For some time, it was a well-kept secret that yellow pigment was developed from the urine of mango-leaf-fed cows.

Ah, the things you learn in a color theory class. Since beginning the course, I’ve learned so many strange, but useful things. Granted, cow urine facts are likely only useful in a select few circumstances.

Color is so omnipresent in our lives that it’s easy to overlook. When you’re forced to examine color in a more in-depth way, your perception totally changes. The other day in my psychology course, we were using M&M’s to illustrate a concept. When I opened the bag, I thought, “Oh my gosh, look at that blue!” Maybe it had just been a long time since I’ve had M&M’s, but I don’t remember being particularly impressed by the brilliancy of the colors. It is truly strange having a new perspective on something that was seemingly so familiar. 

I’ve also found a lot of practical uses for my new knowledge. For example, the other day I put together an outfit with red and green without looking like a Christmas ornament. Slight variations in color can vastly change what we associate said colors with. I’ve also used what I’ve learned in class for my marketing job. In my PR work for the campus-run coffee shop, I try to use a lot of red because, according to a theory in evolutionary psychology, red is supposed to induce hunger. The theory says that humans needed to be able to differentiate fruit from its surrounding shrubbery, so reds have become a signal of food. Because I want to advertise the food at my coffee shop, Coffee Grounds, I use red where I can. Even if it doesn't induce hunger in people, I still know that red is a color that evokes a certain sense of comfort and warmth—qualities that Coffee Grounds prides itself on.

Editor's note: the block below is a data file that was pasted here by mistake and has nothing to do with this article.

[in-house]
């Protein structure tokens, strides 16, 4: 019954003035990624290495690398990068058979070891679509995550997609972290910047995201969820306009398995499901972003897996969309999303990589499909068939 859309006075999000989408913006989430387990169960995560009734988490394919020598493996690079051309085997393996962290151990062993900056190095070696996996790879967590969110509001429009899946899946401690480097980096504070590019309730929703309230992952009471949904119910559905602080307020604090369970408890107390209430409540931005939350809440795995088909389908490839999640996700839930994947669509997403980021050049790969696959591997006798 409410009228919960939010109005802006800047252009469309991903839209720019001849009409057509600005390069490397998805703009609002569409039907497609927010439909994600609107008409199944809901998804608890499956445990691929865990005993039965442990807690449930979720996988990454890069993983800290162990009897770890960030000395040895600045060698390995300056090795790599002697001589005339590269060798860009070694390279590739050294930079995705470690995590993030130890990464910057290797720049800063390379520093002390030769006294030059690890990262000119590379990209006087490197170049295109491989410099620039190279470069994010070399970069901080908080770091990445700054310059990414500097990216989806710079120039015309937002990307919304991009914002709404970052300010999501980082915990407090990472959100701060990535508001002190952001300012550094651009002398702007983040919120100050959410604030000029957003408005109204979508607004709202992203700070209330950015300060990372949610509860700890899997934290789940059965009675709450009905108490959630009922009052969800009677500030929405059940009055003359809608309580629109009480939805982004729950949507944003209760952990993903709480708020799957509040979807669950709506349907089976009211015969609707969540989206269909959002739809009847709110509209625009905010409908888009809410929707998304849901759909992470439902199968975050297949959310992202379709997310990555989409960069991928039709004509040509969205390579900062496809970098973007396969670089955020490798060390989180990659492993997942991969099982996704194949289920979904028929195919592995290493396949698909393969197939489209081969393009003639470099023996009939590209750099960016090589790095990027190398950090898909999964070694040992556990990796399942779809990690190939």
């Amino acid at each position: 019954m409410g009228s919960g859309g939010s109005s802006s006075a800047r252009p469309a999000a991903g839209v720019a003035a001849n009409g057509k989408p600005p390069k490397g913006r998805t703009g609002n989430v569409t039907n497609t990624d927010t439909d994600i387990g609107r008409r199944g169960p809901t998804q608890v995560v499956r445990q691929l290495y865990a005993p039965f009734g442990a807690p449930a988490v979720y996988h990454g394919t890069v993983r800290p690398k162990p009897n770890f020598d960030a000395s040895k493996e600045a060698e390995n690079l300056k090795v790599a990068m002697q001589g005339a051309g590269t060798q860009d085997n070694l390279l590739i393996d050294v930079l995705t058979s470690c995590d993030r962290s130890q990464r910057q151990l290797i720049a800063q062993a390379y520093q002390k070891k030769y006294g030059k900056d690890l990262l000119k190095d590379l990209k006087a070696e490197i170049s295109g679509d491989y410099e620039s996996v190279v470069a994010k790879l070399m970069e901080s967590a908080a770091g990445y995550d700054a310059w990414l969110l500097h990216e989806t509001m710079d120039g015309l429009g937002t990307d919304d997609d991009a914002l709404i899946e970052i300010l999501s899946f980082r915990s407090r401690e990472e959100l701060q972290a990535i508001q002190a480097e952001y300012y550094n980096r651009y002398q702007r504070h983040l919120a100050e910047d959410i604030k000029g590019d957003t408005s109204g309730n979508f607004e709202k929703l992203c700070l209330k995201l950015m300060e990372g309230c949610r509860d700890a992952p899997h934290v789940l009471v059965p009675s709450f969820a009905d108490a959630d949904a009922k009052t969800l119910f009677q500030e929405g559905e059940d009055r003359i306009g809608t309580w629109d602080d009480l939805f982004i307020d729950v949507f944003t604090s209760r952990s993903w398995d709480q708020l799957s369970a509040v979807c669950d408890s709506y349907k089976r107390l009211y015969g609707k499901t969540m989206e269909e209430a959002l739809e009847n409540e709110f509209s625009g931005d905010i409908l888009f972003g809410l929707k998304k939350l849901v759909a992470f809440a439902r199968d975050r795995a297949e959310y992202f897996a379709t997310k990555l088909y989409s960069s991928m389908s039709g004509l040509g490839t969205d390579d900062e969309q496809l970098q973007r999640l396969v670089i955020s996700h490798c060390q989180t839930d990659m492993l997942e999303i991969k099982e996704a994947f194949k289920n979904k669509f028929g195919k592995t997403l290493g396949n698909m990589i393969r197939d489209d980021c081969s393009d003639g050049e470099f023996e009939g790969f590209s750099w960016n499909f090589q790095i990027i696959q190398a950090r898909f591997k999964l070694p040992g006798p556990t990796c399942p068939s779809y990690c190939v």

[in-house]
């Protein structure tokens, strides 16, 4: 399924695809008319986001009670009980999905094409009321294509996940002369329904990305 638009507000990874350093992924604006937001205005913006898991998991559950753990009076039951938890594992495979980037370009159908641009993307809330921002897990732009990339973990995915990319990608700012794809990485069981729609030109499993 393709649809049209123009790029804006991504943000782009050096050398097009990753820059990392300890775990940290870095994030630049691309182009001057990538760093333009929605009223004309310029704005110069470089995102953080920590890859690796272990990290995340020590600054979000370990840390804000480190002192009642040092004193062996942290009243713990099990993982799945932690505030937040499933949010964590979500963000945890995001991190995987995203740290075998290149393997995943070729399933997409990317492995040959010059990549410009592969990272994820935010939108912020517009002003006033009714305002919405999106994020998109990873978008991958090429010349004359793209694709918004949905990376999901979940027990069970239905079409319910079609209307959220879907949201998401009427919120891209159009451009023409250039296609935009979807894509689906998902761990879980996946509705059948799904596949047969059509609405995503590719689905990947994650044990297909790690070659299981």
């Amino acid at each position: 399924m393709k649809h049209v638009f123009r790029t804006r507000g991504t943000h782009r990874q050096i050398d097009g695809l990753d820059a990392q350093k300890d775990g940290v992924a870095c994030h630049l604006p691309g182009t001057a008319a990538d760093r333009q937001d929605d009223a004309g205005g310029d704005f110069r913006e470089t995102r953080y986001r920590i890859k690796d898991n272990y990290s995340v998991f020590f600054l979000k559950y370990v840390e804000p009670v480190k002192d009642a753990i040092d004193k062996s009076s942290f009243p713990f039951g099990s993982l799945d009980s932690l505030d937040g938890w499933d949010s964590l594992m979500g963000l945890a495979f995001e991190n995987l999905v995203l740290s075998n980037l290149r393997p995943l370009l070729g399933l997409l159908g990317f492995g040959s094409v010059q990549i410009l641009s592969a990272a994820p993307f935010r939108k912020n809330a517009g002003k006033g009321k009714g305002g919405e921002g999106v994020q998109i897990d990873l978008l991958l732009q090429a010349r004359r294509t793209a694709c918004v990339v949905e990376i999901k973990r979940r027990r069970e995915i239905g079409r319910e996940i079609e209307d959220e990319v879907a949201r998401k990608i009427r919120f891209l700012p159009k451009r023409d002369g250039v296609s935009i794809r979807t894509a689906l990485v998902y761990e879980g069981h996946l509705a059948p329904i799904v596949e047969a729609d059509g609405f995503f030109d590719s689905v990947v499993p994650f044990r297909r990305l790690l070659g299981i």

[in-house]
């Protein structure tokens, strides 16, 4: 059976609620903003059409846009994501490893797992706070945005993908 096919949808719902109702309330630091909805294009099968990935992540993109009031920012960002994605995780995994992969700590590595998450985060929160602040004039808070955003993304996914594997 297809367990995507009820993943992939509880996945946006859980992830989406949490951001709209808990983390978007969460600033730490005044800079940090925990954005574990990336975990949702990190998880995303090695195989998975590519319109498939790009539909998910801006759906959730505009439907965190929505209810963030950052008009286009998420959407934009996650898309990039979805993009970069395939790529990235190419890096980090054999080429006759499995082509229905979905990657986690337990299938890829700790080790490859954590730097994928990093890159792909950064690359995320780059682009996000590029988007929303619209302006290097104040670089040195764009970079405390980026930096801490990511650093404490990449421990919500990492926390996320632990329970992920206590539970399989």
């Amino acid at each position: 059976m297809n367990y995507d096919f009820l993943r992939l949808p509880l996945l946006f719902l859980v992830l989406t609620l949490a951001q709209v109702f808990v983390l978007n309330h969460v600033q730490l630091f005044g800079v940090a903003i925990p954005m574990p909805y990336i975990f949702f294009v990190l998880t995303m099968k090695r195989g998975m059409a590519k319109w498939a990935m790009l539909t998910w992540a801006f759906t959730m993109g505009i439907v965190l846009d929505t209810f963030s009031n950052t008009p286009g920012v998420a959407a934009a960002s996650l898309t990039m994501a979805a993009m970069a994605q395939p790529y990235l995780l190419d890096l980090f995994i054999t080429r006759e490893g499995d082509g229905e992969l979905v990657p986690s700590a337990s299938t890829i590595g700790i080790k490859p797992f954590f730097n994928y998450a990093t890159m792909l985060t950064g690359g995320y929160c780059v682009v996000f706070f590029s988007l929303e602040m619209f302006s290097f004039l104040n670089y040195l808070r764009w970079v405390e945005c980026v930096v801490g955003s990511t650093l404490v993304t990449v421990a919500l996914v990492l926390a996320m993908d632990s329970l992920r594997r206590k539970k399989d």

Color Theory isn’t necessarily a course I anticipated taking as part of my art minor, but sometimes one accidentally stumbles onto a good thing—apparently like the individual who discovered that cows fed exclusively mango leaves have some really great, vibrantly pigmented urine.